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Looming state, local budget squeeze threatens to hinder US recovery

The fiscal squeeze facing U.S. states and localities is set to be another drag on the post-pandemic economic recovery.

The combination of a shortfall in revenues and an increased demand for services means state and local governments face tough decisions when looking at their budgets for next year. Because state and local governments, whose spending accounts for 13% to 14% of GDP, have legal obligations to balance their budgets annually, they will be left with two options: raise taxes or cut spending.

"What that means is you essentially risk long term drag on the economy and private sector activity as a result of tighter state and local government budgets," Greg Daco, chief U.S. economist at Oxford Economics, said in an interview. "They have been hit by unprecedented shock and seen a significant shortfall in demand, which has affected revenues. For the cities and states more oriented toward the services sector, it's been even greater."

An analysis by the policy research group Brookings Institution found that state and local government revenue could plummet by $155 billion in 2020, $167 billion in 2021 and $145 billion in 2022, shrinking state and city budgets for years.

"The fiscal austerity on the state and local government level doesn't happen in a bubble," said Michael Pugliese, economist and vice president at Wells Fargo Securities. "Maybe that means a big decline in capital investment spending or infrastructure spending, or it may simply mean less employment, and that has a private-sector impact."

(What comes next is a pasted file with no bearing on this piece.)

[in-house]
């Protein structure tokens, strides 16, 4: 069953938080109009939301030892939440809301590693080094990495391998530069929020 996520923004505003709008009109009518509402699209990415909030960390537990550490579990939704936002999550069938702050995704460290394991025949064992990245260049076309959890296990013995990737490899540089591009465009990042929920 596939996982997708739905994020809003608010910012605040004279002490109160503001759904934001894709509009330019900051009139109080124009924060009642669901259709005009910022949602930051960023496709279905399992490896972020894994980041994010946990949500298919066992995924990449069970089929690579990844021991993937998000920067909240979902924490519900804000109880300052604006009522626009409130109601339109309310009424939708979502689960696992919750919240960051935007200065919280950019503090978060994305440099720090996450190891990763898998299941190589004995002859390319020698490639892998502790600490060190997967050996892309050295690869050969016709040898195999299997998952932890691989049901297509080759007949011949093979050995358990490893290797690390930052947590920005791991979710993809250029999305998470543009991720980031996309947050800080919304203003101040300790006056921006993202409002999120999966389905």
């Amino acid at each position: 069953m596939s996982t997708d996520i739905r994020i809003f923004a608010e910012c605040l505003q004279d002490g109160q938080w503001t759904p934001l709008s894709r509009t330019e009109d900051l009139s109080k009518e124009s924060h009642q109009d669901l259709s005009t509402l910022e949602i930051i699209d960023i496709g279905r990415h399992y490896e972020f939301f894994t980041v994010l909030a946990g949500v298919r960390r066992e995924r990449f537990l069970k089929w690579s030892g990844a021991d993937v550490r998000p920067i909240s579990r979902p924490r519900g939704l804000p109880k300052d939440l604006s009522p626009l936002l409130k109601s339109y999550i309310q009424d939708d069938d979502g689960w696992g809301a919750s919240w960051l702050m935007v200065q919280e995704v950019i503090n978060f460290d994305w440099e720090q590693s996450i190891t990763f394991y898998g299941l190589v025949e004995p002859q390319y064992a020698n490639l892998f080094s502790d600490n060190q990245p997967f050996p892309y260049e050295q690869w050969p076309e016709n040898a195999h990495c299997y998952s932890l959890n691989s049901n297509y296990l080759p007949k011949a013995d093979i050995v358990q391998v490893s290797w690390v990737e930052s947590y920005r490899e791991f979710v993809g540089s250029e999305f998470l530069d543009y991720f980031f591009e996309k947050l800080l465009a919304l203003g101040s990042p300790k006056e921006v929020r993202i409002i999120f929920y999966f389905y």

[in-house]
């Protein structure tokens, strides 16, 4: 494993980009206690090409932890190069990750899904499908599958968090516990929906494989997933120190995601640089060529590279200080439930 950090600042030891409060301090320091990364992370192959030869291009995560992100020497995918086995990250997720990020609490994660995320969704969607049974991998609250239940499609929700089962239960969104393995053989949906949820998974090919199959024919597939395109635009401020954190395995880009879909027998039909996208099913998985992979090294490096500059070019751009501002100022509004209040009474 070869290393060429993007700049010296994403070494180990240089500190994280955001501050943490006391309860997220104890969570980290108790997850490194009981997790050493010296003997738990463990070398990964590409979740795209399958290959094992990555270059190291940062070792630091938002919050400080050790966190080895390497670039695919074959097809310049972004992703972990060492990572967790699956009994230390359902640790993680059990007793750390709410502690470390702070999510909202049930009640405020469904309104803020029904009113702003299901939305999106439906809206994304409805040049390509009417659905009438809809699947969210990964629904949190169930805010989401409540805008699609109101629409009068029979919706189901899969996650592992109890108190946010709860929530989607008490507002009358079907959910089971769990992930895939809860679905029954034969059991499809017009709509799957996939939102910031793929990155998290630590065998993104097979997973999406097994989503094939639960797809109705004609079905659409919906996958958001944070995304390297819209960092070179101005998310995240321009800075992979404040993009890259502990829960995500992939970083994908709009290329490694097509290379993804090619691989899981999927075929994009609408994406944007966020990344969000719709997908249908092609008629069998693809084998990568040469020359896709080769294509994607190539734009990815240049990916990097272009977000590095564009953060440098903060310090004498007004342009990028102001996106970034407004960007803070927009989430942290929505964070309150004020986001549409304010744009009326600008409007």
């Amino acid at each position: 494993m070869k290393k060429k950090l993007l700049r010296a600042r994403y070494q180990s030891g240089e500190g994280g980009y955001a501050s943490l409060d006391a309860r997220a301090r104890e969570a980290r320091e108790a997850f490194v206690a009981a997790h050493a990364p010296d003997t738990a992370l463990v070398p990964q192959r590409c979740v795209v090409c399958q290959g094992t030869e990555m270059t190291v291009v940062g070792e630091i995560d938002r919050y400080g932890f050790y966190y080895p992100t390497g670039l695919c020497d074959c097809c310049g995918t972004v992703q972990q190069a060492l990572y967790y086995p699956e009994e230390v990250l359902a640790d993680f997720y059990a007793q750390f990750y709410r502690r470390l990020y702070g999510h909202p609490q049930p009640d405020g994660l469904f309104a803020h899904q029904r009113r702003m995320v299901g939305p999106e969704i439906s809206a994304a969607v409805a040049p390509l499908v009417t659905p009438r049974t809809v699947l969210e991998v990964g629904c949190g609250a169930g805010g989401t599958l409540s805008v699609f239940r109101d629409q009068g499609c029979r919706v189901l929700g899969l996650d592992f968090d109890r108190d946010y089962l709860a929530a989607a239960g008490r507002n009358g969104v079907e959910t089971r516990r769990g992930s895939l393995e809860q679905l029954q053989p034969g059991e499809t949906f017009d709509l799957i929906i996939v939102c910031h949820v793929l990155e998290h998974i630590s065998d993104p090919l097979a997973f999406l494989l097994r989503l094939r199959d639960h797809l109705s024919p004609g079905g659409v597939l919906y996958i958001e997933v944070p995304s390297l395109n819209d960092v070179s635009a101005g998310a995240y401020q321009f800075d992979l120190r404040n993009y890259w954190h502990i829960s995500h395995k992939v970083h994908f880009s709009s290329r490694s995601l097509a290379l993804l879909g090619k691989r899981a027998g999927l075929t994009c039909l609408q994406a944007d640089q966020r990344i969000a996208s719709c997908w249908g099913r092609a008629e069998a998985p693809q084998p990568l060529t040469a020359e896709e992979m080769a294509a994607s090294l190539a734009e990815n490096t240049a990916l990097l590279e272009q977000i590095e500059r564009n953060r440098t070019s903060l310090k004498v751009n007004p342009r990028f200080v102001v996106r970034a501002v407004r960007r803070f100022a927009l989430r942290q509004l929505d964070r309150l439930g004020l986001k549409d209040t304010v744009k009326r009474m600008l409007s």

The ripple effect

Tighter budgets often result in reduced hiring or even shrinking of the government workforce. Roughly 1.3 million state and local government jobs have been shed since the U.S. coronavirus outbreak this past winter, including 184,000 jobs in September and 130,000 in October even after a relative bounce-back in hiring over the summer.

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"All of this tends to constrain private sector activity and impose additional restraint on economic activity," Daco said.

Moody's Analytics said in a September report that state shortfalls in tax revenue eventually would mean the fiscal shock could be as high as $450 billion, or 2.2% of the U.S. economy, under a baseline scenario and $650 billion under a "severe" scenario.

Brookings' analysis concluded that the pandemic could lower fees to public hospitals and higher education institutions by $33 billion in 2020, $22 billion in 2021 and $22 billion in 2022. The researchers said the sharp decline in health expenditures this spring led to layoffs, reduced hiring and a cutback in supplies.

At the same time, state and local governments will need to increase their typical spending to provide "crucial" public health services as the pandemic worsens, Louise Sheiner, a policy director at Brookings, said in a note.

"One lesson from the years following the Great Recession is that cutbacks by state and local government can be a substantial restraint on the vigor of the economic recovery, and so ensuring that state and local governments have enough funding is important both for ensuring that needed services are provided and that the economic recovery is as robust as possible," Sheiner said.